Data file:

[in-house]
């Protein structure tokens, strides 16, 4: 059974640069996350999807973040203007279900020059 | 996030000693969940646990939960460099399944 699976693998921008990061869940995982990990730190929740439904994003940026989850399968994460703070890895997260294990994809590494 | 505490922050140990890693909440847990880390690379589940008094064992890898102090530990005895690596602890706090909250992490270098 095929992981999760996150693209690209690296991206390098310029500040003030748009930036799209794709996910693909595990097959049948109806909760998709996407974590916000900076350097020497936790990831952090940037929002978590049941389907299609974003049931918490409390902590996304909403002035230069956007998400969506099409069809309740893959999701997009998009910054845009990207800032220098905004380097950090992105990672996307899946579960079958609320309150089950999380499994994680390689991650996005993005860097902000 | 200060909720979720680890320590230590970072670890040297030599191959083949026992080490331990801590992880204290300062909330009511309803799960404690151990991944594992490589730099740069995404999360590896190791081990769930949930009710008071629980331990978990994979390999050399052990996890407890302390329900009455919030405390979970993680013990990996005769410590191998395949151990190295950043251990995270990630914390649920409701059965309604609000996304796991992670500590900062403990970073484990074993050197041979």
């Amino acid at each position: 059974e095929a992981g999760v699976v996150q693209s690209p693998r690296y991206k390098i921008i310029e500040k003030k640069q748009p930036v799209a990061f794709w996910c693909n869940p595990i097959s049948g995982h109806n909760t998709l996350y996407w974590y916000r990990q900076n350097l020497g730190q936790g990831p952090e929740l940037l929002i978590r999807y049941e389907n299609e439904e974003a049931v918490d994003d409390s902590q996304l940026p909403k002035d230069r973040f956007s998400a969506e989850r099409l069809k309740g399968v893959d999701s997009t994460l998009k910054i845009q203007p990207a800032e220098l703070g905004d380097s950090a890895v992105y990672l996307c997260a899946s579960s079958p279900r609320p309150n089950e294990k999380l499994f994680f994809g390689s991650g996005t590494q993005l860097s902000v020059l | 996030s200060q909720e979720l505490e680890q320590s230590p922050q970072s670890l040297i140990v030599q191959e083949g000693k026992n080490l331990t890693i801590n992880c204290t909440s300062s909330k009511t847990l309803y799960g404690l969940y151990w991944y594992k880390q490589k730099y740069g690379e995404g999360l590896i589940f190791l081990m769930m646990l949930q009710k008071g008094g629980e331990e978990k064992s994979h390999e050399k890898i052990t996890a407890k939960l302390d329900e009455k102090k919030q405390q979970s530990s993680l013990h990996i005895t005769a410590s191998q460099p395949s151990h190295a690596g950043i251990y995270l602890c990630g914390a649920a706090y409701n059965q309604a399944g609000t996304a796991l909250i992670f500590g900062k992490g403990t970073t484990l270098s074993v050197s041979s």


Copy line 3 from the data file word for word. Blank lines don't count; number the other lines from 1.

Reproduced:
């Amino acid at each position: 059974e095929a992981g999760v699976v996150q693209s690209p693998r690296y991206k390098i921008i310029e500040k003030k640069q748009p930036v799209a990061f794709w996910c693909n869940p595990i097959s049948g995982h109806n909760t998709l996350y996407w974590y916000r990990q900076n350097l020497g730190q936790g990831p952090e929740l940037l929002i978590r999807y049941e389907n299609e439904e974003a049931v918490d994003d409390s902590q996304l940026p909403k002035d230069r973040f956007s998400a969506e989850r099409l069809k309740g399968v893959d999701s997009t994460l998009k910054i845009q203007p990207a800032e220098l703070g905004d380097s950090a890895v992105y990672l996307c997260a899946s579960s079958p279900r609320p309150n089950e294990k999380l499994f994680f994809g390689s991650g996005t590494q993005l860097s902000v020059l | 996030s200060q909720e979720l505490e680890q320590s230590p922050q970072s670890l040297i140990v030599q191959e083949g000693k026992n080490l331990t890693i801590n992880c204290t909440s300062s909330k009511t847990l309803y799960g404690l969940y151990w991944y594992k880390q490589k730099y740069g690379e995404g999360l590896i589940f190791l081990m769930m646990l949930q009710k008071g008094g629980e331990e978990k064992s994979h390999e050399k890898i052990t996890a407890k939960l302390d329900e009455k102090k919030q405390q979970s530990s993680l013990h990996i005895t005769a410590s191998q460099p395949s151990h190295a690596g950043i251990y995270l602890c990630g914390a649920a706090y409701n059965q309604a399944g609000t996304a796991l909250i992670f500590g900062k992490g403990t970073t484990l270098s074993v050197s041979s």